On all levels of a health care system, it is critical that there is real trust. This is true for the patient-provider relationship on a case-by-case basis, and between colleagues but also true on a larger scale. The population of a country must be assured that they can trust their health sector to make choices that are in the best interest of the people, and to avail technologies and services equitably and safely. The only way to gain this trust is by actually providing the promised services and technologies guided by the principle of equity as is written in our constitution.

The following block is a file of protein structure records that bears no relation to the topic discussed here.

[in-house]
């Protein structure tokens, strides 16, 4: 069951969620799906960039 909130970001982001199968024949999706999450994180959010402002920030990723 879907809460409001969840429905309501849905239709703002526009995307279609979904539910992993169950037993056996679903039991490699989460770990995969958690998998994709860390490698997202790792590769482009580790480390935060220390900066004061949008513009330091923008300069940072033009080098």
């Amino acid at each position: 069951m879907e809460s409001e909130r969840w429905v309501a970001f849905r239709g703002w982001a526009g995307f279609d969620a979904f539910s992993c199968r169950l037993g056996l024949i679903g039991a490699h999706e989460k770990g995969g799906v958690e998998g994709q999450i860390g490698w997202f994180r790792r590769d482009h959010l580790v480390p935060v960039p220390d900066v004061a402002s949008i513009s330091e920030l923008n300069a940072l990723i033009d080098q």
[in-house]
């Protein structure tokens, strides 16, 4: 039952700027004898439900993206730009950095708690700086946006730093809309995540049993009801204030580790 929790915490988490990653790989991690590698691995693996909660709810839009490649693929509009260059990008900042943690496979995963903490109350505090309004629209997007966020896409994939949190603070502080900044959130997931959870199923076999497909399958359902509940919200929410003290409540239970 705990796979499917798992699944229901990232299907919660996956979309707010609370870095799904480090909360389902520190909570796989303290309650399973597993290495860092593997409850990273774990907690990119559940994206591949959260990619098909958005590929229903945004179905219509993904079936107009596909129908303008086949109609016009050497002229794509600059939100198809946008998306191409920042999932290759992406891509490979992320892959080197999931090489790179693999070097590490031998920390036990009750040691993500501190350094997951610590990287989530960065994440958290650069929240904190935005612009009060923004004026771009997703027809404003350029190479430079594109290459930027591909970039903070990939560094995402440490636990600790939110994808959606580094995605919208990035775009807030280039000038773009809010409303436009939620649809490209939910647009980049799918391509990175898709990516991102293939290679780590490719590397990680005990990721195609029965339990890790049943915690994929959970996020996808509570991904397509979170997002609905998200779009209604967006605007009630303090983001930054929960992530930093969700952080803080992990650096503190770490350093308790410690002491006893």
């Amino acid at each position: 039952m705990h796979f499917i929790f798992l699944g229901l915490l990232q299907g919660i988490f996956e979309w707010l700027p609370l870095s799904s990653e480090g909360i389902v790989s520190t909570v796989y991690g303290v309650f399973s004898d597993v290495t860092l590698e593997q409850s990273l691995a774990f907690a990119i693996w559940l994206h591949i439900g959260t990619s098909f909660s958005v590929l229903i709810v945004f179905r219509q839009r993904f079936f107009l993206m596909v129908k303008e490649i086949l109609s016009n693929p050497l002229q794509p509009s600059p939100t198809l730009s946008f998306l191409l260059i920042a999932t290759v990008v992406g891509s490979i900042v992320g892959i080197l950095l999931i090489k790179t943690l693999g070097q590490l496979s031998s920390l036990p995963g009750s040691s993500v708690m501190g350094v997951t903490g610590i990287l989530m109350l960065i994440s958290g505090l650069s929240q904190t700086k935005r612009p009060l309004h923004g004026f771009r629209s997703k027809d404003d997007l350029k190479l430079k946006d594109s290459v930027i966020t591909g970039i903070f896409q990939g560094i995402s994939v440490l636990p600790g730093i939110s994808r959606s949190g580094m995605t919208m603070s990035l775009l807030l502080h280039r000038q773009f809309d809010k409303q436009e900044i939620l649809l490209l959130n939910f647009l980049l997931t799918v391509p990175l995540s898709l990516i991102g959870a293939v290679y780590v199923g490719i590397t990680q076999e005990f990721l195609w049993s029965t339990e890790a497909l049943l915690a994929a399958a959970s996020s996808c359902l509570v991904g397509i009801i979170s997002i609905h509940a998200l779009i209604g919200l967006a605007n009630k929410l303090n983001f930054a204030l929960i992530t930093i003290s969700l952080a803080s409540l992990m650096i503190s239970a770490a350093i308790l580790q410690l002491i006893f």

When I returned to Rwanda in the mid-1990s to work as a pediatrician in Centre Hospitalier Universitaire de Kigali (CHUK), alongside all the team of clinicians, we struggled day-to-day to keep children alive and healthy despite the lack of equipment and supplies to apply the best clinical practice. We saw so many unnecessary deaths during those years – we knew what it would take to save a life, but simply did not have the health professionals, the drugs, nor the technologies available to us to do so.